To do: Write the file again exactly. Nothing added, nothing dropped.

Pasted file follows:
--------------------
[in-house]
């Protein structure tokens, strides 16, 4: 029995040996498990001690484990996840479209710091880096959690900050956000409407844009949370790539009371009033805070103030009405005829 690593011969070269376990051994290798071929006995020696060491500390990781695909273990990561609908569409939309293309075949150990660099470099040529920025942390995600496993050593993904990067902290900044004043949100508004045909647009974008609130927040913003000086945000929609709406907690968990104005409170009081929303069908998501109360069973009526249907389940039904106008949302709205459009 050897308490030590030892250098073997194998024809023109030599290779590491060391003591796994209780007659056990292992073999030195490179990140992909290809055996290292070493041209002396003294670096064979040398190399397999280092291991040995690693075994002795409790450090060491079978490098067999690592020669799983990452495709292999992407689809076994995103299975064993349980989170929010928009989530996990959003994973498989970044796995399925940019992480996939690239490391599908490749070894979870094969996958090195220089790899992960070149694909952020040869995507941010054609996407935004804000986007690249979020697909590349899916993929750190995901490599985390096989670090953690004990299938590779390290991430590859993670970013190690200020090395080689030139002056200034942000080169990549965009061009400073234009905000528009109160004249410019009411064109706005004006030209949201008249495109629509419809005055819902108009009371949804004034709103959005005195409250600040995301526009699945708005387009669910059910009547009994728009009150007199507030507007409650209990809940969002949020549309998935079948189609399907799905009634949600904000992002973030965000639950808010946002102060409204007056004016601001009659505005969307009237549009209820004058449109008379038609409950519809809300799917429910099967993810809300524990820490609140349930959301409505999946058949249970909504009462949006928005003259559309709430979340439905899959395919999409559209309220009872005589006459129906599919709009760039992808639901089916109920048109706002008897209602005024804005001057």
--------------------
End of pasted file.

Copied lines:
[in-house]
């Protein structure tokens, strides 16, 4: 029995040996498990001690484990996840479209710091880096959690900050956000409407844009949370790539009371009033805070103030009405005829 690593011969070269376990051994290798071929006995020696060491500390990781695909273990990561609908569409939309293309075949150990660099470099040529920025942390995600496993050593993904990067902290900044004043949100508004045909647009974008609130927040913003000086945000929609709406907690968990104005409170009081929303069908998501109360069973009526249907389940039904106008949302709205459009 050897308490030590030892250098073997194998024809023109030599290779590491060391003591796994209780007659056990292992073999030195490179990140992909290809055996290292070493041209002396003294670096064979040398190399397999280092291991040995690693075994002795409790450090060491079978490098067999690592020669799983990452495709292999992407689809076994995103299975064993349980989170929010928009989530996990959003994973498989970044796995399925940019992480996939690239490391599908490749070894979870094969996958090195220089790899992960070149694909952020040869995507941010054609996407935004804000986007690249979020697909590349899916993929750190995901490599985390096989670090953690004990299938590779390290991430590859993670970013190690200020090395080689030139002056200034942000080169990549965009061009400073234009905000528009109160004249410019009411064109706005004006030209949201008249495109629509419809005055819902108009009371949804004034709103959005005195409250600040995301526009699945708005387009669910059910009547009994728009009150007199507030507007409650209990809940969002949020549309998935079948189609399907799905009634949600904000992002973030965000639950808010946002102060409204007056004016601001009659505005969307009237549009209820004058449109008379038609409950519809809300799917429910099967993810809300524990820490609140349930959301409505999946058949249970909504009462949006928005003259559309709430979340439905899959395919999409559209309220009872005589006459129906599919709009760039992808639901089916109920048109706002008897209602005024804005001057």